China has announced 10.7 percent increase in defence budget for 2013 in line with its double-digit hikes in military spending over the past two decades.
The second-biggest economy in the world, which is also the second-largest military spender after the US will increase its defence spending to 720.2bn yuan ($116bn, £77bn), according to the government's draft budget submitted to the National People's Congress (NPC).
China has been increasing its defence budget by double digits over the past two decades. In 2012, it hiked defence spending by 11.2 percent to 650.6bn yuan.
China will also increase its domestic security budget by 8.7 percent to 769.1bn yuan.
However, the spending growth rate has slowed down from the previous year as it looks for ways to boost the economy considering the weak pace of growth witnessed recently.
The Chinese economy grew 7.8 percent in 2012, the worst in 13 years. Outgoing premier Wen Jiabao projected the economy to grow by 7.5 percent in 2013 and has set the inflation target of 3.5 percent for the year. He also promised to create nine million new jobs to keep the urban unemployment below 4.6 percent.
"We should accelerate the modernisation of national defence and the armed forces so as to strengthen China's defence and military capabilities," Wen would say in his opening remarks of the annual meeting of parliament, according to an advance text of his speech.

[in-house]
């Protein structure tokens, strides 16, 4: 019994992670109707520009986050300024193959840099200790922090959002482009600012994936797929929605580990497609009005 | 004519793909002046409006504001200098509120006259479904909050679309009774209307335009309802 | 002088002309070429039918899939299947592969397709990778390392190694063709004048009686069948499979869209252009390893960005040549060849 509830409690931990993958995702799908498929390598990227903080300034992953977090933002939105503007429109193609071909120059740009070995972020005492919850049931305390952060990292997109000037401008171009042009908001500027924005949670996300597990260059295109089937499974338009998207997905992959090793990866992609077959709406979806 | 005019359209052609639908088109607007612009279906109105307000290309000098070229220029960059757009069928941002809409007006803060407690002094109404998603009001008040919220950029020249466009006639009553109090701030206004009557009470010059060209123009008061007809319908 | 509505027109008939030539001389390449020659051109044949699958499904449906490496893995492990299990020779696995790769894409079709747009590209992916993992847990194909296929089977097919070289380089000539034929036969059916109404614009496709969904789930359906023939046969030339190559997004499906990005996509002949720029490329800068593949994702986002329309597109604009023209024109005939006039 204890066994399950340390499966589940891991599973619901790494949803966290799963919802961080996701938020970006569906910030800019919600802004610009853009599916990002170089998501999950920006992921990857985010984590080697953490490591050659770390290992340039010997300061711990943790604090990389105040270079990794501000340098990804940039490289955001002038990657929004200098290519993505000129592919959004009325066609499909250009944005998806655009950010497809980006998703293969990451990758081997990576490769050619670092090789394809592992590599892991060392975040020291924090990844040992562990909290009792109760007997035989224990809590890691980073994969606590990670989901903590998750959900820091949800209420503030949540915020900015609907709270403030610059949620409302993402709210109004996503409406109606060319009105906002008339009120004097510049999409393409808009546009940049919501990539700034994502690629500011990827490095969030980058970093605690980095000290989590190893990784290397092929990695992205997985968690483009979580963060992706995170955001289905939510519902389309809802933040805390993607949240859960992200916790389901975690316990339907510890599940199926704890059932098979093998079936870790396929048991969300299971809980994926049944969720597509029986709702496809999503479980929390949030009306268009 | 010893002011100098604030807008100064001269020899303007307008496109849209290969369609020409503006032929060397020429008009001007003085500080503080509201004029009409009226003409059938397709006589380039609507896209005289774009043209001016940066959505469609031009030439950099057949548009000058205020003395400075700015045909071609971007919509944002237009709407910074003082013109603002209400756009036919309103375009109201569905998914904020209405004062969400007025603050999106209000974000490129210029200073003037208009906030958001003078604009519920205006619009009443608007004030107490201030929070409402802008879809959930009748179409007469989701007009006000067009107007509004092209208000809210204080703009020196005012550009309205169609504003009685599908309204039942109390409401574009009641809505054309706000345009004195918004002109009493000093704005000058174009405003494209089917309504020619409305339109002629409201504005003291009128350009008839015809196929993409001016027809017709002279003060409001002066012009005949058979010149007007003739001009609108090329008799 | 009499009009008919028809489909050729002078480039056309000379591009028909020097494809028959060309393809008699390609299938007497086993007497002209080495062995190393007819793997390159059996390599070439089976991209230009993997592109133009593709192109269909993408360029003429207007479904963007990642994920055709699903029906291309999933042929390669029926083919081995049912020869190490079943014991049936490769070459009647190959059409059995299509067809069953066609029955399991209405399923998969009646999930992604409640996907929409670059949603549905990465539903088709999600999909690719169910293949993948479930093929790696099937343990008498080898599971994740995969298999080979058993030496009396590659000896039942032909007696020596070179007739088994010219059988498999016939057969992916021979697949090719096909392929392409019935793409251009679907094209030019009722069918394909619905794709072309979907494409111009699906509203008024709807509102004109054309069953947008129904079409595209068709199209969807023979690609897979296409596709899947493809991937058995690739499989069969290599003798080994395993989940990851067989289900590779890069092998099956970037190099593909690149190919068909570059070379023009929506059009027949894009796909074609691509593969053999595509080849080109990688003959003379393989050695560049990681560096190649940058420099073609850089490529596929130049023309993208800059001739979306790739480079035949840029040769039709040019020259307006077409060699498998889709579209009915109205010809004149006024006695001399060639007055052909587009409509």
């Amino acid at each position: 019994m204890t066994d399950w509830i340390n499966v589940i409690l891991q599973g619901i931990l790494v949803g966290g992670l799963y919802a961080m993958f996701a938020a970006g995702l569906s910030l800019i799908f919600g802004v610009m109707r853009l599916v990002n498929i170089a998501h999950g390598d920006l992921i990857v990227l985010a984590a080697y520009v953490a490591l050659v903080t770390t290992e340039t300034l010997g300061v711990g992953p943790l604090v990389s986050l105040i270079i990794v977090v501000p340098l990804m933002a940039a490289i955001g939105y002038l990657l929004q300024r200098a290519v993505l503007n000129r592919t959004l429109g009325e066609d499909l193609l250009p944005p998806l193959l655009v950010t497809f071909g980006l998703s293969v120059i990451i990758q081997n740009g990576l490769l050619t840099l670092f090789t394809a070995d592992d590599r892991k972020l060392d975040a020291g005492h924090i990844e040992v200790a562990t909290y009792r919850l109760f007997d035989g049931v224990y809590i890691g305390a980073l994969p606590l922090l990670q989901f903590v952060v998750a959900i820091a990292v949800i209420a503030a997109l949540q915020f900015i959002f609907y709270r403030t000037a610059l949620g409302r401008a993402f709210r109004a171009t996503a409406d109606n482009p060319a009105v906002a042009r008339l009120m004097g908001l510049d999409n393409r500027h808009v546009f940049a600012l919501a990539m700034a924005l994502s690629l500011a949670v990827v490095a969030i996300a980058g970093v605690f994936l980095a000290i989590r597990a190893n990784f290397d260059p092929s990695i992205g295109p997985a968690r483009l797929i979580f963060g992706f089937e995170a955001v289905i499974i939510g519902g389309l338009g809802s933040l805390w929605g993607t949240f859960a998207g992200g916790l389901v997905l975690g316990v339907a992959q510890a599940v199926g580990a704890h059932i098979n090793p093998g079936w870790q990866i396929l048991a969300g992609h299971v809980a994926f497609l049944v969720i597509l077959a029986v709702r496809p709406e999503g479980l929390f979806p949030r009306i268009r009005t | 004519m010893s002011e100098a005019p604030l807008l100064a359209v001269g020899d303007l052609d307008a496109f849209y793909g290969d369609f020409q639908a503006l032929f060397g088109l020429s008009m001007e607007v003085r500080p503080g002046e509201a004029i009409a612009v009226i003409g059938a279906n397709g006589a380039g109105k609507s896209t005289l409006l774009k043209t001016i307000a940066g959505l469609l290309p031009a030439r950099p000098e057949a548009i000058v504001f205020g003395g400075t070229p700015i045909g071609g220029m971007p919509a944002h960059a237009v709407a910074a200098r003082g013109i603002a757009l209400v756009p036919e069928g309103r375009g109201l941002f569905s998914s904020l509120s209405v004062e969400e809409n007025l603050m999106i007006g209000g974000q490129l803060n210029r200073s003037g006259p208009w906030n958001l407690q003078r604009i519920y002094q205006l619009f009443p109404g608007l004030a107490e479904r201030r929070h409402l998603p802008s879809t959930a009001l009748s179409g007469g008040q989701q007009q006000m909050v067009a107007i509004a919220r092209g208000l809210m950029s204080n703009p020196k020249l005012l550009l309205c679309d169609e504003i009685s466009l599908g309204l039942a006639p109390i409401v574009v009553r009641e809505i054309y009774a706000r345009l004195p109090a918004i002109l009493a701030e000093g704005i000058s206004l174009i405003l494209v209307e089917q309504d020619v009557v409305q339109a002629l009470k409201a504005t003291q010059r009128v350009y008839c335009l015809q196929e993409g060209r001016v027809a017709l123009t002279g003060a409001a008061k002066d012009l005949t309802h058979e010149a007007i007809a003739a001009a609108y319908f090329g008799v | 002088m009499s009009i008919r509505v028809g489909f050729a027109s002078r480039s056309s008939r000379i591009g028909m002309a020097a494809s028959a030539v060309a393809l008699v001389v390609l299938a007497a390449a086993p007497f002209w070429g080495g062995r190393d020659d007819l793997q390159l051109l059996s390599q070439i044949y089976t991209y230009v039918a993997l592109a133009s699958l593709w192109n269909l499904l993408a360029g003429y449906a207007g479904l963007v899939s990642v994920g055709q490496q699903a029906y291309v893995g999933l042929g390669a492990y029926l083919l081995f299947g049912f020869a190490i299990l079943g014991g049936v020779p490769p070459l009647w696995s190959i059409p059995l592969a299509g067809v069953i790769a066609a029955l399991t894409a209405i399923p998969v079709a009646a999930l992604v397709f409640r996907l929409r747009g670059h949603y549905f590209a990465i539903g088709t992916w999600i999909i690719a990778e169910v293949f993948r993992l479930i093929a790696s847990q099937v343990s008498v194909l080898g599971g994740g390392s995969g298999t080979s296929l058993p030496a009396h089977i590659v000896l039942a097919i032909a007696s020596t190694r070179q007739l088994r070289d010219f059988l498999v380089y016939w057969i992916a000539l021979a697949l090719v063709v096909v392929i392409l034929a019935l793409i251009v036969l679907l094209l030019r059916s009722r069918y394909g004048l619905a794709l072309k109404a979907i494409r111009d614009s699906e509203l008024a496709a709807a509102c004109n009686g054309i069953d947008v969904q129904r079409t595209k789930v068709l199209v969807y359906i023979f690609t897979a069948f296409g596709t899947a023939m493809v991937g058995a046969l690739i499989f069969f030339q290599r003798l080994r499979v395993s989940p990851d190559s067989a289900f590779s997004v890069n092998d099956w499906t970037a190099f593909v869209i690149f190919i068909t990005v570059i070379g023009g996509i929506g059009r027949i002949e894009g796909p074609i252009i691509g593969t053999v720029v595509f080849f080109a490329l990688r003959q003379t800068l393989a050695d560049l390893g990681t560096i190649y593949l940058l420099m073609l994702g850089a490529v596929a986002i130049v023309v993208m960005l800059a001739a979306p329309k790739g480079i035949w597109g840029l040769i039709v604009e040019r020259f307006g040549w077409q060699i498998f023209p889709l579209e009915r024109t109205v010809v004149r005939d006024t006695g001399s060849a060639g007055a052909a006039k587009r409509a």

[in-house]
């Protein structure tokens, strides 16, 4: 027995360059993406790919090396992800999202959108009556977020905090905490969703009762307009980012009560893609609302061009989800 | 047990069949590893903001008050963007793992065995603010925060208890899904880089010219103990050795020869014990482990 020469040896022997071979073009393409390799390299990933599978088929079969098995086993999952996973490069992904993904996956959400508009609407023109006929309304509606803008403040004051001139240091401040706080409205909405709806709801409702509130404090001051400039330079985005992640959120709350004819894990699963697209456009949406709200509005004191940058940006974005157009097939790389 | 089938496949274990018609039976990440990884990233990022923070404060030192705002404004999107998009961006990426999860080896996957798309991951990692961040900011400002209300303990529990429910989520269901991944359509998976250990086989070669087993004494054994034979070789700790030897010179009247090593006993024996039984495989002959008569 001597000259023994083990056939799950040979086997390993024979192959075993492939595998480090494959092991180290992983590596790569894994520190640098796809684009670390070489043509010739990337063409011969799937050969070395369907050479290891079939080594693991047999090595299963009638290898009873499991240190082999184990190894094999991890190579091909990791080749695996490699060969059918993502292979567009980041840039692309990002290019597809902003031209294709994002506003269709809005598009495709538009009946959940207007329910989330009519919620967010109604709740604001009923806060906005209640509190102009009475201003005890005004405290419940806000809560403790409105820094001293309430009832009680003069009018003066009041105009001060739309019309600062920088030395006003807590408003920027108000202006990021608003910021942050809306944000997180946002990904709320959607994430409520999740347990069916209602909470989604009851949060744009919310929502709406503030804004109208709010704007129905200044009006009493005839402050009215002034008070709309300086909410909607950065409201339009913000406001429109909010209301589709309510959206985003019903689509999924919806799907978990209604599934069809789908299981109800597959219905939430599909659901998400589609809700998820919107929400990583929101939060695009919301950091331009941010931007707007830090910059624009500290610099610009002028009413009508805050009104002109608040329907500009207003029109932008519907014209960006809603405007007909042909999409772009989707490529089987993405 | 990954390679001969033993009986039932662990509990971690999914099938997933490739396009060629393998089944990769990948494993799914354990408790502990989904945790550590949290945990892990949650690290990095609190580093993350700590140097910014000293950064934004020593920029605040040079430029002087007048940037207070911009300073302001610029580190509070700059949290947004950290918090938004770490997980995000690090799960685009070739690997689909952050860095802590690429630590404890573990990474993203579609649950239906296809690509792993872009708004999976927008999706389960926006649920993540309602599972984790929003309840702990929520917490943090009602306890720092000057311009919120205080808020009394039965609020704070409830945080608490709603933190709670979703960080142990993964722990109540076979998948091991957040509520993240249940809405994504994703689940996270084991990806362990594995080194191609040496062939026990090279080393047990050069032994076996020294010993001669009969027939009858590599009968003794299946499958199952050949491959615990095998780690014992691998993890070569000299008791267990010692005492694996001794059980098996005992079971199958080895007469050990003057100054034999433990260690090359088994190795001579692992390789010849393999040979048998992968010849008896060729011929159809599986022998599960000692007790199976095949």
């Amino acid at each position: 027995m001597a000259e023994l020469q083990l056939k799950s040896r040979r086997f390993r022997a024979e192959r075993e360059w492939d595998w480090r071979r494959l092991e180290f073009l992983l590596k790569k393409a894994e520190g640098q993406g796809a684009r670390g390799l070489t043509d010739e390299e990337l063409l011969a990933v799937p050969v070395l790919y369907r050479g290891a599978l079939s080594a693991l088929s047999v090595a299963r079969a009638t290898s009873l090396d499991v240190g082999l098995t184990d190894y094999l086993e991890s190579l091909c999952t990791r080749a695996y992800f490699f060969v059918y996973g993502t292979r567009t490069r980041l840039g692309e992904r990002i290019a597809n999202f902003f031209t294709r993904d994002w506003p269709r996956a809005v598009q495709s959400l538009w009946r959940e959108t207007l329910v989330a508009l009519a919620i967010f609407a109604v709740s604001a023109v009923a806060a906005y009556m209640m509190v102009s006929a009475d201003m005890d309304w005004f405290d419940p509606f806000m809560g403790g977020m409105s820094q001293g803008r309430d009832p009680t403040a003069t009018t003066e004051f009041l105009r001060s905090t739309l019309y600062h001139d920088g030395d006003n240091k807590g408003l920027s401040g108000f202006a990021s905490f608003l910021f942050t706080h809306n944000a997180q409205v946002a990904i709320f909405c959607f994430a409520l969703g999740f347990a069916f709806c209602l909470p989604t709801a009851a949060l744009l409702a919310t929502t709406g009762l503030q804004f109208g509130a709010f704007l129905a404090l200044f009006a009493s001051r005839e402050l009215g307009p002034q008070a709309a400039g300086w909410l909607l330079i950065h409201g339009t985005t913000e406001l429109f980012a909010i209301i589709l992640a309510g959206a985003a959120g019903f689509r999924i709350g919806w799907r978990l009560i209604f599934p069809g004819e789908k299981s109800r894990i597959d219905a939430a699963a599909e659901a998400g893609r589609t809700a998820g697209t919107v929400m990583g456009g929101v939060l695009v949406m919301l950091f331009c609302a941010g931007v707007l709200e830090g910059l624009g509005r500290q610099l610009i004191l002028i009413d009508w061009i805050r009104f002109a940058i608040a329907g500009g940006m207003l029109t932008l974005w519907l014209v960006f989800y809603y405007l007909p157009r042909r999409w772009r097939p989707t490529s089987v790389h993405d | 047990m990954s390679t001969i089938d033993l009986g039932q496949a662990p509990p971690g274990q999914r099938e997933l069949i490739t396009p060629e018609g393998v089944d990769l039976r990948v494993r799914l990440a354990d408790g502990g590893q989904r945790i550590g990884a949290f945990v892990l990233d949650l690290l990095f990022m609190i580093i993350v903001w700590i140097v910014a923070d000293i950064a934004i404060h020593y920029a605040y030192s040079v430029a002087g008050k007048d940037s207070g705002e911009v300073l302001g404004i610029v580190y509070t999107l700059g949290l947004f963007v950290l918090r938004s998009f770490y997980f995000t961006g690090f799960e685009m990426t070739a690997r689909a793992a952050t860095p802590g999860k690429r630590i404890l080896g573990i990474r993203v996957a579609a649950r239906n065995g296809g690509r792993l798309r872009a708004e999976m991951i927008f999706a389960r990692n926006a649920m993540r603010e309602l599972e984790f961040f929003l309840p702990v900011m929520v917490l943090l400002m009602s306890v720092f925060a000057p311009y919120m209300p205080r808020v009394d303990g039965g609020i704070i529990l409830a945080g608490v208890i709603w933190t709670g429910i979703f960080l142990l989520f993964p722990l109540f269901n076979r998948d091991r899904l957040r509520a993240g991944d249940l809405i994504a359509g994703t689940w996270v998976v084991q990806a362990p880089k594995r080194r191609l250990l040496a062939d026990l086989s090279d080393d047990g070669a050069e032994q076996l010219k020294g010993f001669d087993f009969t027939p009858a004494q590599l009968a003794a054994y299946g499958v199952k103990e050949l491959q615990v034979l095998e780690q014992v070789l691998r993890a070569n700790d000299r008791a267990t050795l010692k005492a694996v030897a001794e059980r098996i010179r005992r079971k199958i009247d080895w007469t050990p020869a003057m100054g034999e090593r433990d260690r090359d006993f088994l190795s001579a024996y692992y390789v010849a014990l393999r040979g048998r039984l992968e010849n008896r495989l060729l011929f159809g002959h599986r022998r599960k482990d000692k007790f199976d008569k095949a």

"We should resolutely uphold China's sovereignty, security and territorial integrity and ensure its peaceful development".
The government has also lowered its consumer price inflation target to 3.5 percent from the previous year's rate of 4 percent as part of an attempt to maintain proactive fiscal policy and prudent monetary policy this year.
Nevertheless, China's ever-growing defence budget has remained a cause of concern for its Asian neighbours including Japan, India, the Philippines, Taiwan and Vietnam.
Japan and China were involved in a political row over the East China Sea islands, while Vietnam and the Philippines have challenged Beijing's claims to the oil-rich swathes of the South China Sea.